by Dianne Holliday Fish, MA, LPC
Many have heard the wise saying “pain is inevitable, suffering is optional”. Buddhists refer to such suffering as “duhkha”. I interpret this saying to mean that we are all likely to experience some events and emotions in life that we find painful. However, many people amplify their pain and create ongoing stress and longer term suffering by wanting to CHANGE, AVOID, or RESIST unwanted emotions and experiences.
Our typical reactions to intense emotions and feelings are to:
- DISTRACT OURSELVES,
- NUMB OUT
and (for pleasant emotions)
- TRY TO PROLONG THEM.
For instance when we start to feel jealous or angry we may try to stuff these emotions down by reaching for that bag of chips or box of cookies. We may distract ourselves in a thousand and one ways including: excessive time on video games, social networking sites, or t.v.; by compulsively working at the office and at home; or by developing an obsessive focus on mates and /or sex. The classic ways we numb out include excessive drinking and drug use. An illustration of trying to hold onto or cling to a “positive” feeling is the person who uses cocaine as a tool to prolong the initial “buzz” from drinking alcohol and to allow continued drinking.
Over time as we continue to repeat our avoidance or clinging techniques, we develop deeply ingrained patterns or habits that are an automatic, unconscious response to the first subtle hints of experiencing certain emotions or feelings. As a result, we may develop an addiction to a substance or a certain behavior pattern. It may keep us feeling busy and distracted, or dulled and numb, but the underlying discomfort remains and may show up as anxiety, stress, fatigue, worry, depression, and illness. Also, the addictive habits themselves begin to create negative consequences in our lives.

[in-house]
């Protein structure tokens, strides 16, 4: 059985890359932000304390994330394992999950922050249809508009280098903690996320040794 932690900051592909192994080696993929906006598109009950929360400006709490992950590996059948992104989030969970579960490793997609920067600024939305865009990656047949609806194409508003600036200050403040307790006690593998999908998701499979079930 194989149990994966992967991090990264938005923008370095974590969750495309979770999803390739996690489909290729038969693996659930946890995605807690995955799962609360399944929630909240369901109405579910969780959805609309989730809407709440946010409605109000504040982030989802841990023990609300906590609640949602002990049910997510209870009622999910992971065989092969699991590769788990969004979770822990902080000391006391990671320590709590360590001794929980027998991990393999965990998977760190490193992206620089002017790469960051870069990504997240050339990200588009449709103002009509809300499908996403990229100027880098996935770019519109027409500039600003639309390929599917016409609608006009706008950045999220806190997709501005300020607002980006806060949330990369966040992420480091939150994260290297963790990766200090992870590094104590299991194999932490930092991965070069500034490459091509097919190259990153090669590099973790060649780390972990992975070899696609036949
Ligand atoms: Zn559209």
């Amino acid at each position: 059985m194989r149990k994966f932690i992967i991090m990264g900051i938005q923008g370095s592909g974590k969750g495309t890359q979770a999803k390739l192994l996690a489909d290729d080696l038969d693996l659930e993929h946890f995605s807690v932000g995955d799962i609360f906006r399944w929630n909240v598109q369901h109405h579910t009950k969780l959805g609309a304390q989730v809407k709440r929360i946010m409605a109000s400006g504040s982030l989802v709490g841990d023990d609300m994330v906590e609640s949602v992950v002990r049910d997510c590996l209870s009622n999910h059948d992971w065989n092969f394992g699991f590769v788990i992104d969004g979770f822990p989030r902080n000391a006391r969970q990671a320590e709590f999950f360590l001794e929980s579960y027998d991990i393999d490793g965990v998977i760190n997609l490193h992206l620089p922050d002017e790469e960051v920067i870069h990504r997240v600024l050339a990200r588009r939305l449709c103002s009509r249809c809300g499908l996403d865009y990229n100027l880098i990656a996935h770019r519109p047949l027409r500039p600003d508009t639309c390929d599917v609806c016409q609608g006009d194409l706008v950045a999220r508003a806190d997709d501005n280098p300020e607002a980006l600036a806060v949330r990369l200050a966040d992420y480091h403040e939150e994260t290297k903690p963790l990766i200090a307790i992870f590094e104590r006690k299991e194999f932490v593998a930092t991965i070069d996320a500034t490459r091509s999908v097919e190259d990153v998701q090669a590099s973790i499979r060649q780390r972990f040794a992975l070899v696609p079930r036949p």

How can we learn to stay more present and open to strong emotions?
We can find our power by learning to stay present with strong emotions and uncomfortable feelings. Emotions are simply energy. When allowed to run their natural course, we experience emotions as a wave (or several waves) that strengthens, reaches a peak, and then slowly decreases as we return to neutral. You may find over time that the negative consequences of all the effort you place into avoiding feeling strong emotions far outweighs the negative experiences from directly allowing and working with the emotions themselves.
Tools to help you begin to work with strong emotions include: Mindful practices that steep us in the present moment and the physical senses. Specific Yoga, Qi Gong, and Tai Chi practices help move the energy and allow you to work with, rather than resist, powerful emotions.